Six from Johns Hopkins BME elected to AIMBE College of Fellows
March 20, 2017
Six members of the Department of Biomedical Engineering at Johns Hopkins University have been elected to the College of Fellows at the American Institute for Medical and Biological Engineering.
The six faculty members include:
Joel Bader, professor of Biomedical Engineering, was recognized “for outstanding contributions to systems biology of human disease, computational biology, and synthetic biology.”
Jordan Green, associate professor of Biomedical Engineering, was honored “for outstanding contributions to bioengineering, including innovations in nanobiotechnology, biomimetic materials, and cellular engineering.
Rachel Karchin, associate professor of Biomedical Engineering, was nominated “for outstanding contributions to translational bioinformatics and computational molecular precision medicine.”
Steven Salzberg, Bloomberg Distinguished Professor of Biomedical Engineering, Computer Science, and Biostatistics, was recognized “for outstanding contributions to computational genomics, including pioneering methods for gene finding, whole-genome assembly, and analysis of next-generation sequencing data.”
Reza Shadmehr, professor of Biomedical Engineering, was recognized “for outstanding contributions to the question of how the brain learns to predict and control the physics of our movements.”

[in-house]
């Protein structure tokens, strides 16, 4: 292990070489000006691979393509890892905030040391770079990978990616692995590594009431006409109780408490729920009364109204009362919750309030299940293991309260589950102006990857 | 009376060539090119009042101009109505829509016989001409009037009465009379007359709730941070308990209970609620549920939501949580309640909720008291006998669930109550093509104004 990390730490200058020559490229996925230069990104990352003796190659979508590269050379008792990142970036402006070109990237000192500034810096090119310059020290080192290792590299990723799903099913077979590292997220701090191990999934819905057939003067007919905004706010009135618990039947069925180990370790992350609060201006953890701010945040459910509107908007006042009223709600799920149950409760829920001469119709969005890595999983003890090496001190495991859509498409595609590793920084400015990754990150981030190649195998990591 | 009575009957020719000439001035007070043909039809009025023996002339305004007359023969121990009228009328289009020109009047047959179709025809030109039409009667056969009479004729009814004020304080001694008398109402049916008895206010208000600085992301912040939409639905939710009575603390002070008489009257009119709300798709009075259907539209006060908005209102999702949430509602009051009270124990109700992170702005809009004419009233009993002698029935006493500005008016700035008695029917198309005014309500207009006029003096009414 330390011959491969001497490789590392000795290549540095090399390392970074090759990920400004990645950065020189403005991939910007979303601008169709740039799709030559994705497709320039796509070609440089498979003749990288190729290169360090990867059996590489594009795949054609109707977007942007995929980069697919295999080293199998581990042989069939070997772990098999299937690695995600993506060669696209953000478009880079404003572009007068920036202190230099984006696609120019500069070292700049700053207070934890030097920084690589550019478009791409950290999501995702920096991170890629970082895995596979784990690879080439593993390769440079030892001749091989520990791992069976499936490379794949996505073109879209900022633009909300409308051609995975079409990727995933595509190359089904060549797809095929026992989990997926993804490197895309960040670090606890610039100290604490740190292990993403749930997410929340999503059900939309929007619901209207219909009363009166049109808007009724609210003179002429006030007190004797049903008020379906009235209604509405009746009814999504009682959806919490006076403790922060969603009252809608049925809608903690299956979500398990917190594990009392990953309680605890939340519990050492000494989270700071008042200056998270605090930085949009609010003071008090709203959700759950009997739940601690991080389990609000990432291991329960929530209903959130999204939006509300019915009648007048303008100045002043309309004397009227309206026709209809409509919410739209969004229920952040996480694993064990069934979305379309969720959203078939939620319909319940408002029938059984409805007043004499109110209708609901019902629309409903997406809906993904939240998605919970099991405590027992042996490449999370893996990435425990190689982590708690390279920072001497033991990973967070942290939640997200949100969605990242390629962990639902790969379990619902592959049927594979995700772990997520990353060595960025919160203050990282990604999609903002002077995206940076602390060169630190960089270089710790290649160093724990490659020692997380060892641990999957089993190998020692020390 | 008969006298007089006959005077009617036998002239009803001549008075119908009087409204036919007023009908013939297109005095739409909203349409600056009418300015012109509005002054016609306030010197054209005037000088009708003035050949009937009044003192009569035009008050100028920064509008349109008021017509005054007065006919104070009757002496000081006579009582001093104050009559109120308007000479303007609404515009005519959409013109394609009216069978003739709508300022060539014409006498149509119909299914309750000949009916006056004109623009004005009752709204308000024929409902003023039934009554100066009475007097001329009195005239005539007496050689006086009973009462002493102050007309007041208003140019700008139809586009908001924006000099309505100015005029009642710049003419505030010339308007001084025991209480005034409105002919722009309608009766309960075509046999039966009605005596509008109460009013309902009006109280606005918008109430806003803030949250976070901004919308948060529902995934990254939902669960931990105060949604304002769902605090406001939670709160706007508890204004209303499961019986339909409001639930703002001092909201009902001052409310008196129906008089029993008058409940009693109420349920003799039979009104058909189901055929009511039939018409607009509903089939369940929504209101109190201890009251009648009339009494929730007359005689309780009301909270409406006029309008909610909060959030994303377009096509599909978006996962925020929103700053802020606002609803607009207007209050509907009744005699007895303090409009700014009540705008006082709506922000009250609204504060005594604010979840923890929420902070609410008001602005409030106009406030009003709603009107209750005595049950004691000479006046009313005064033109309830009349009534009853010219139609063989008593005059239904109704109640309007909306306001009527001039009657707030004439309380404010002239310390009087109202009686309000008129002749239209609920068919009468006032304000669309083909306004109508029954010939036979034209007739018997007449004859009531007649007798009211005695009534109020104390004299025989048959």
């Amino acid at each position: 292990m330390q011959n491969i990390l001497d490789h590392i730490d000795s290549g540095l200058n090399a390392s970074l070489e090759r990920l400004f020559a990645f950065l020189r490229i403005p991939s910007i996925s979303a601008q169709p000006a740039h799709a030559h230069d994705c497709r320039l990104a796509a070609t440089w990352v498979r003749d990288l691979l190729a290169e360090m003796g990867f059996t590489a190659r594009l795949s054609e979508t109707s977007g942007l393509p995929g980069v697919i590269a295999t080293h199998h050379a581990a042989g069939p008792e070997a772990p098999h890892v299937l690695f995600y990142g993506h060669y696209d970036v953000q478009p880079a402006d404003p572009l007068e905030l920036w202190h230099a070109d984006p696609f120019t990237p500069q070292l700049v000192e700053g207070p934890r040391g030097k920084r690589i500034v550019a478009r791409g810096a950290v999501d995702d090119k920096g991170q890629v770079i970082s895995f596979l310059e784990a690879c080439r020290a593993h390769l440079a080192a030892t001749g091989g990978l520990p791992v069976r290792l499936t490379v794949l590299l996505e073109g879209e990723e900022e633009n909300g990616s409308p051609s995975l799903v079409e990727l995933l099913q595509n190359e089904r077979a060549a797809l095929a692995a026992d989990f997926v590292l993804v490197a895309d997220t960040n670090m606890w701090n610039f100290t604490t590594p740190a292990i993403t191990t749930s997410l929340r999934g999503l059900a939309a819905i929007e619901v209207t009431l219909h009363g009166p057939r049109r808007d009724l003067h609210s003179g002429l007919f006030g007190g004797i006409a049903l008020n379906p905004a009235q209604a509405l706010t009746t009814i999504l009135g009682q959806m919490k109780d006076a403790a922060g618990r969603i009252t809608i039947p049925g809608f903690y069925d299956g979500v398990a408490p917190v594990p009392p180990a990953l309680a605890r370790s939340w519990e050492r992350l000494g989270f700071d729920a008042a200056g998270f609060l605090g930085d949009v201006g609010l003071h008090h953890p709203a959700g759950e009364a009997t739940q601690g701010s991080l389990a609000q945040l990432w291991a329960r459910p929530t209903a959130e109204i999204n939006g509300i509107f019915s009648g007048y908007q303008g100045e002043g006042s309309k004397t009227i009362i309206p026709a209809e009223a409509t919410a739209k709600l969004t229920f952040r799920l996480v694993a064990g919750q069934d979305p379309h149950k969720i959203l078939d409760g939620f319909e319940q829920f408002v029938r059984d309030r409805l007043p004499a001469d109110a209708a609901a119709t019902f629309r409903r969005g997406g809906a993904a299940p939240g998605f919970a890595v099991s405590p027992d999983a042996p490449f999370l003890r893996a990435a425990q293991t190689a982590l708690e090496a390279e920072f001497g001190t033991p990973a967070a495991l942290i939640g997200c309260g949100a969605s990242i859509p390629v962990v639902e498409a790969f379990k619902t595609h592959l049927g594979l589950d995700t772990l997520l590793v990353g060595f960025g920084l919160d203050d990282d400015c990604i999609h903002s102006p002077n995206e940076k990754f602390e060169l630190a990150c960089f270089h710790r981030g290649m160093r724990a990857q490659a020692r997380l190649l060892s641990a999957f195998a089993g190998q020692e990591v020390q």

Leslie Tung, professor and Interim Director of the Department of Biomedical Engineering, was recognized “for outstanding contributions to the study of cardiac function and arrhythmias using experimental in-vitro and theoretical mathematical models.”
The College of Fellows comprises 1,500 medical and biological engineers in academia, industry, and government who have distinguished themselves through their contributions in research, industrial practice, or education. Fellows are considered “the life-blood of AIMBE and work towards realizing AIMBE’s vision to provide medical and biological engineering innovation for the benefit of humanity.”
“It is a great honor for one to be elected to the AIMBE College of Fellows, which requires that they be in the top 2% of the medical and biological engineering community. I am proud of the success each of our faculty members have achieved, and I am privileged to be a part of such an outstanding department,” says Tung.